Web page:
Title:The Shadows (The Books Of Elsewhere #1)Author: Jacqueline WestGenre: Middlegrade FantasyPages: 224Publication Date: June 9, 2010
Old Ms. McMartin is definitely dead. Now her crumbling Victorian mansion lies vacant. When eleven-year-old Olive and her dippy mathematician parents move in, she knows there's something odd about the place--not least the walls covered in strange antique paintings. But when Olive finds a pair of old spectacles in a dusty drawer, she discovers the most peculiar thing yet: She can travel inside these paintings to a world that's strangely quiet . . . and eerily like her own. Yet Elsewhere harbors dark secrets--and Morton, an undersized boy with an outsize temper. As she and Morton form an uneasy alliance, Olive finds herself ensnared in a plan darker and more dangerous than she could have imagined, confronting a power that wants to be rid of her by any means necessary. It's up to Olive to save the house from the dark shadows, before the lights go out for good.
Now this is a cute one. It's plenty full of mystery with just enough spooky to make you keep the pages turning. Ms. West's peculiar world of living paintings, bewitched spectacles, talking cats, and magical shenanigans is bound to scoop up your imagination for an adventure you'll never forget.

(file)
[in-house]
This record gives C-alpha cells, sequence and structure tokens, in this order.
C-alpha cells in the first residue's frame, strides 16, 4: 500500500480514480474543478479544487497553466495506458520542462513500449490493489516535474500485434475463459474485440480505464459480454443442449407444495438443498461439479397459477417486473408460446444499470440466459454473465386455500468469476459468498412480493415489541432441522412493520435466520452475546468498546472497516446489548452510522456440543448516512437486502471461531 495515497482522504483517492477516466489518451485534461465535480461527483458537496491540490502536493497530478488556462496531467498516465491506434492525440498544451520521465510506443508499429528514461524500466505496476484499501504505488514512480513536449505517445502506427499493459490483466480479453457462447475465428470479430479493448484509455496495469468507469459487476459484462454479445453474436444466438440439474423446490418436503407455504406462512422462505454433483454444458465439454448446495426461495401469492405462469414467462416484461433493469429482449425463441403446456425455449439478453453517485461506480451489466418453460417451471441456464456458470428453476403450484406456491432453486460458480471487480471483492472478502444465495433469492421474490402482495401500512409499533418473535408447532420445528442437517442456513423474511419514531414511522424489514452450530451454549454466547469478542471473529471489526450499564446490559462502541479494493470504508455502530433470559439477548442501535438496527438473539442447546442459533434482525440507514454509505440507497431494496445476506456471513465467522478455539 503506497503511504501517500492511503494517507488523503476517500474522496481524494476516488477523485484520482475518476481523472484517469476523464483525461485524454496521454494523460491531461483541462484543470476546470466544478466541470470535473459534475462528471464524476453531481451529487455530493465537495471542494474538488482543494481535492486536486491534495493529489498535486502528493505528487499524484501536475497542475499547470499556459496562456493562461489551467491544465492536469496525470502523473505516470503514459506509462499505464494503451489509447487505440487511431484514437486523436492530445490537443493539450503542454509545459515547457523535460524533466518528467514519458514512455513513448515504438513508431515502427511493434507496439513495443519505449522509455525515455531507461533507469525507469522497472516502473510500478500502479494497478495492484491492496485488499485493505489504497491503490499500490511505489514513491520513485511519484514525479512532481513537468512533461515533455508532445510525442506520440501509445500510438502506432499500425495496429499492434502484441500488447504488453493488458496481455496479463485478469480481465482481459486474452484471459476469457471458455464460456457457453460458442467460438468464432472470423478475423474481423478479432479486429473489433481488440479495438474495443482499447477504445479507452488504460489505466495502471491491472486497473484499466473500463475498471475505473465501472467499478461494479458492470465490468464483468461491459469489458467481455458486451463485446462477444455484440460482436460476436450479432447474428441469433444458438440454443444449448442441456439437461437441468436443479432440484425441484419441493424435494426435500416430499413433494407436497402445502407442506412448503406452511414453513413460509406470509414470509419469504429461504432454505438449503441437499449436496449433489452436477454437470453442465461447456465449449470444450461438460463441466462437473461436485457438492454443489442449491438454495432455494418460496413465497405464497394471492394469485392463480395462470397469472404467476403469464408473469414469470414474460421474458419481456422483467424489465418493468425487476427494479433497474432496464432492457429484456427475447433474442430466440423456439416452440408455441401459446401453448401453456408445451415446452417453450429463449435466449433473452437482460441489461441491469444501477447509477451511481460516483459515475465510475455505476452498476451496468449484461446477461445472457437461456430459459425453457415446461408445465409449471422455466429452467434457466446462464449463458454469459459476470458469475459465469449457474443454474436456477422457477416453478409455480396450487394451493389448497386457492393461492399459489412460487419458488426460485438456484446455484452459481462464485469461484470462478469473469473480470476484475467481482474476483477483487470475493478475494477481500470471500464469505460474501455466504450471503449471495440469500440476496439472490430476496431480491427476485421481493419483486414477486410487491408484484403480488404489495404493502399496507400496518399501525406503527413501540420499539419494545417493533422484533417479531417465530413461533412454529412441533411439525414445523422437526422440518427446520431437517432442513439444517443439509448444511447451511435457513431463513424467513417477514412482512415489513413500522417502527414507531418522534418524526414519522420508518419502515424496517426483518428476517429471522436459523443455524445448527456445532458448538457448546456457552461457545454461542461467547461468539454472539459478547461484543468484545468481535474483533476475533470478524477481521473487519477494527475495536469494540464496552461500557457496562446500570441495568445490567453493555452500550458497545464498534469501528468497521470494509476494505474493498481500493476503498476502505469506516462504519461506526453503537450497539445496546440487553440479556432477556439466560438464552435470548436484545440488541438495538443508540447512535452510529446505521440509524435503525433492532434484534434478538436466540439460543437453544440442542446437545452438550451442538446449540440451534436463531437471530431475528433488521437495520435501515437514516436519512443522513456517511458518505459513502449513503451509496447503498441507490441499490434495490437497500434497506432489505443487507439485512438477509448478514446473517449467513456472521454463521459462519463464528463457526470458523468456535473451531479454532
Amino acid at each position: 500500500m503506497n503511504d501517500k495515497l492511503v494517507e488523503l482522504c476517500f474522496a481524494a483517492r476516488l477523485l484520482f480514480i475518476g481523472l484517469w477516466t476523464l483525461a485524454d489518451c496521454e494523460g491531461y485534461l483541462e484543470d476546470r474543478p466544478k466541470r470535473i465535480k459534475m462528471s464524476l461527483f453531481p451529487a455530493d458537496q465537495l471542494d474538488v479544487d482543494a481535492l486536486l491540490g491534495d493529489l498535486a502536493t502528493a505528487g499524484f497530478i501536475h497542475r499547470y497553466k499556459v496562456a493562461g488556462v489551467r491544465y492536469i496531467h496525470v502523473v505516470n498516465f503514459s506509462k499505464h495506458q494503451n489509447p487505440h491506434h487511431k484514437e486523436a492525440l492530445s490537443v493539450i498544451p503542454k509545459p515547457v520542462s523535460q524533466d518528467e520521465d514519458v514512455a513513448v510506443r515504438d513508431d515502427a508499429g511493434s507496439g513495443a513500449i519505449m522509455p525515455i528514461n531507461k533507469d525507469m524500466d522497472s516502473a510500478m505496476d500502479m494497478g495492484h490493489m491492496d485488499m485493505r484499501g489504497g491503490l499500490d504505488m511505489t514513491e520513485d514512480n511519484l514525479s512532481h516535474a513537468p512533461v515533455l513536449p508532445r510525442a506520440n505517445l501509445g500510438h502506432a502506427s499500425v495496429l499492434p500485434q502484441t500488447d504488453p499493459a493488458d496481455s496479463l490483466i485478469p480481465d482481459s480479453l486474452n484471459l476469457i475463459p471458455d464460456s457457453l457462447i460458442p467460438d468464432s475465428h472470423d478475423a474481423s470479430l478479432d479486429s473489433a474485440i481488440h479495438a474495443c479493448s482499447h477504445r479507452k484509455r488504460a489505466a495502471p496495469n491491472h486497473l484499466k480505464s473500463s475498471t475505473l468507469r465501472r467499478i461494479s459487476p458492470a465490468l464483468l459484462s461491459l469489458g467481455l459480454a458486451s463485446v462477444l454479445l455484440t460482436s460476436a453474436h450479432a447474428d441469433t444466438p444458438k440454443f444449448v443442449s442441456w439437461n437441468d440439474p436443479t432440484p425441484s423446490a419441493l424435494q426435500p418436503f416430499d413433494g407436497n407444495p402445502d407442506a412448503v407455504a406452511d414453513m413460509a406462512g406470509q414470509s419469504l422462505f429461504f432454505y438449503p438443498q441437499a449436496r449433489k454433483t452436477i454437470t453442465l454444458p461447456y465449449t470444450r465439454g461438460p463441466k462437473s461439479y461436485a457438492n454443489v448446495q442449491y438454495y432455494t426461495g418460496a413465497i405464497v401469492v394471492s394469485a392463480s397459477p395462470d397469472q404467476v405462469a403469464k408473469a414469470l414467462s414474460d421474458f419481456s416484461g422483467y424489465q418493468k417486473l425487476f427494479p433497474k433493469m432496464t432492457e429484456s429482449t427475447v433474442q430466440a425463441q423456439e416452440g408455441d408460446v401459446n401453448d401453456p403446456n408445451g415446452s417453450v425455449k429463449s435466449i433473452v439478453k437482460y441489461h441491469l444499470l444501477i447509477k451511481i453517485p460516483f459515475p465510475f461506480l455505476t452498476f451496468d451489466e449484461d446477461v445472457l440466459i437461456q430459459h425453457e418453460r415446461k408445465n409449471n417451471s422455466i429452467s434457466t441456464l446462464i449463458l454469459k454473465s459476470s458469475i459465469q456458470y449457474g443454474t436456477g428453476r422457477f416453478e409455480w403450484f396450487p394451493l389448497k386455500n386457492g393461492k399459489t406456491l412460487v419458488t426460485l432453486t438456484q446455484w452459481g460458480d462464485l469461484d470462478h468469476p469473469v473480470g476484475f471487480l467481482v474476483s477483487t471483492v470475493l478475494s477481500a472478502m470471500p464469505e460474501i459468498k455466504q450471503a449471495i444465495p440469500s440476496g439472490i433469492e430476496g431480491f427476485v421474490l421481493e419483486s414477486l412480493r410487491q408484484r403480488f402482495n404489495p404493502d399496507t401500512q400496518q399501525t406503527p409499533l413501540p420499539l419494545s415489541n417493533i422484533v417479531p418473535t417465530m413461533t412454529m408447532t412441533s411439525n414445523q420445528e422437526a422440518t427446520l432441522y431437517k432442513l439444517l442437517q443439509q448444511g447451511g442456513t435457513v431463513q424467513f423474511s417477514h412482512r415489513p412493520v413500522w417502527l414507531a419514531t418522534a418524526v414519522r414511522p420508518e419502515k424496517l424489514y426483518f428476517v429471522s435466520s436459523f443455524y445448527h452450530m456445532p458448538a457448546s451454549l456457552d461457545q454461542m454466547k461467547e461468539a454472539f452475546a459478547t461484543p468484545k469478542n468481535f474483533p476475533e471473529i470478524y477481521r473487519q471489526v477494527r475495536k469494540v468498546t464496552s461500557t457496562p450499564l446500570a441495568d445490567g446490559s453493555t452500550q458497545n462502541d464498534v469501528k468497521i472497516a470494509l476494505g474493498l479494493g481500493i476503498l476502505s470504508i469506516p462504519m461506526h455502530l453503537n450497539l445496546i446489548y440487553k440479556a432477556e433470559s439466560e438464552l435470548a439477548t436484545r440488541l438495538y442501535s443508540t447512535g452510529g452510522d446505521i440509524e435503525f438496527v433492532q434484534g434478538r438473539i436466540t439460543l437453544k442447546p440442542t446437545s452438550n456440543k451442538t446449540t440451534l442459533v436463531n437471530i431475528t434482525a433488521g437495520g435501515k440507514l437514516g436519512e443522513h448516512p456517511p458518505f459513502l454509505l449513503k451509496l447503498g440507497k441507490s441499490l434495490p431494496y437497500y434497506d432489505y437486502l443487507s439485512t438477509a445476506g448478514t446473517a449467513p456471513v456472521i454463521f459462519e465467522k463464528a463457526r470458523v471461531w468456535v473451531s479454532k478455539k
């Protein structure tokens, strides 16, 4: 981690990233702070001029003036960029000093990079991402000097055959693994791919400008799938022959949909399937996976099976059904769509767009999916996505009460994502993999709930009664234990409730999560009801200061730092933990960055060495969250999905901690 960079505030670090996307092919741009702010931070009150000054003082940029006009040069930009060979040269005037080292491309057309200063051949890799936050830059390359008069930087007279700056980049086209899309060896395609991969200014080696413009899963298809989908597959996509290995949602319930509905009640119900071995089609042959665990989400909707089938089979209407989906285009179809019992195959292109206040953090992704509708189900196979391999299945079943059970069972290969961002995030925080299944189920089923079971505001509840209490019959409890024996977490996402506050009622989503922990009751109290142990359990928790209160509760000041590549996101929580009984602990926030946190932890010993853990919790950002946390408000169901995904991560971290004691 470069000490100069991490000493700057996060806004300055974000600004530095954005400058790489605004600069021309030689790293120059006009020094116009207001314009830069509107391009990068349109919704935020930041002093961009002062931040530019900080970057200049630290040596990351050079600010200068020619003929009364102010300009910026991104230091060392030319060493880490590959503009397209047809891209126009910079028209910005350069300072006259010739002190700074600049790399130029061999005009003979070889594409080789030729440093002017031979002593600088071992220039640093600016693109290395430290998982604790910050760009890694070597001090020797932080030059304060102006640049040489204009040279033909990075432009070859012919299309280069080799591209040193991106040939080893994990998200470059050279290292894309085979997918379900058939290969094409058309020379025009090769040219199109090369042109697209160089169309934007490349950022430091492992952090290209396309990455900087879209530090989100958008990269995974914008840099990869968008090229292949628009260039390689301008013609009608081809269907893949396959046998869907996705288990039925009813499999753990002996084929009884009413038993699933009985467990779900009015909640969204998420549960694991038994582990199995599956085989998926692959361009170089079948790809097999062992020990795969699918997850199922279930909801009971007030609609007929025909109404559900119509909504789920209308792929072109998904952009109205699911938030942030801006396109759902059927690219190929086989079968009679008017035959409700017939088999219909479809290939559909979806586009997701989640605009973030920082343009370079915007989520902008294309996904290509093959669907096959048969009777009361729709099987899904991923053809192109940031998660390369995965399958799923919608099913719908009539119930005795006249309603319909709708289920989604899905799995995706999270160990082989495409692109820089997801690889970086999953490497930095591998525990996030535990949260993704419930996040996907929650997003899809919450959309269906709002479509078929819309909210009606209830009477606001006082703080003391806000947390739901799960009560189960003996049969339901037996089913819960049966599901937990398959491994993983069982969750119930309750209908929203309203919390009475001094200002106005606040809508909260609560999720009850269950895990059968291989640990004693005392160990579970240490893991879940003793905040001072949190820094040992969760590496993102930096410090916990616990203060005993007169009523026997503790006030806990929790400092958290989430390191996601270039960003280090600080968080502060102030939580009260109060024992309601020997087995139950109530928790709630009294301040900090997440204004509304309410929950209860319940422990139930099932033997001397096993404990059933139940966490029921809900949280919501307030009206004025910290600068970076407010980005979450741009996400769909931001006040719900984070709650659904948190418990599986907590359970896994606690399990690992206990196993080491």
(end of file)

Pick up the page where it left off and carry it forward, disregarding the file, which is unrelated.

Olive and her family move into a spooky old house and within days things start to get weird. The paintings that were left in the house won't come down off the wall. What's even more odd is that they MOVE. When Olive locates a pair of antique glasses during a game of dress-up and unwittingly makes herself a target for the spirits of angry witches her world is turned upside down, inside out, and six ways to Sunday.
I admit that there were some parts that were a bit slow, and it's not easy to like Morton, the pint-sized secondary character with a big attitude. I found it only a little unlikely that a 12 year old like Olive would put up with such an unpleasant younger boy for so long, but that speaks volumes about the type of character Olive is. It seems that she almost immediately adopts the painted little beast as a younger brother. Or at the very least a second cousin.
Olive's parents are quirky but loveable mathematicians, and her neighbors are quite odd themselves with overgrown gardens, or pale sleeky skin. Olive's three new feline companions are also a hoot with three VERY different personalities. I found myself adoring the soldier-like Leo, laughing out loud over the theatrical Harvey, and attempting to find affection for the dry and serious Horatio... I eventually did.
There are a few intense scenes throughout this first book which include the TALK of murder and actual attempted murder. Might be a bit scary for wee-ones but it's nothing too graphic or terrible and everyone turns out okay in the end.
Though I'm only giving this book a 3/5 for its bit of slowness at getting me drawn in I can very confidently say that the rest of this series is far better (WONDERFUL even). Stay tuned for reviews on books 2-5!
Until Next Blog,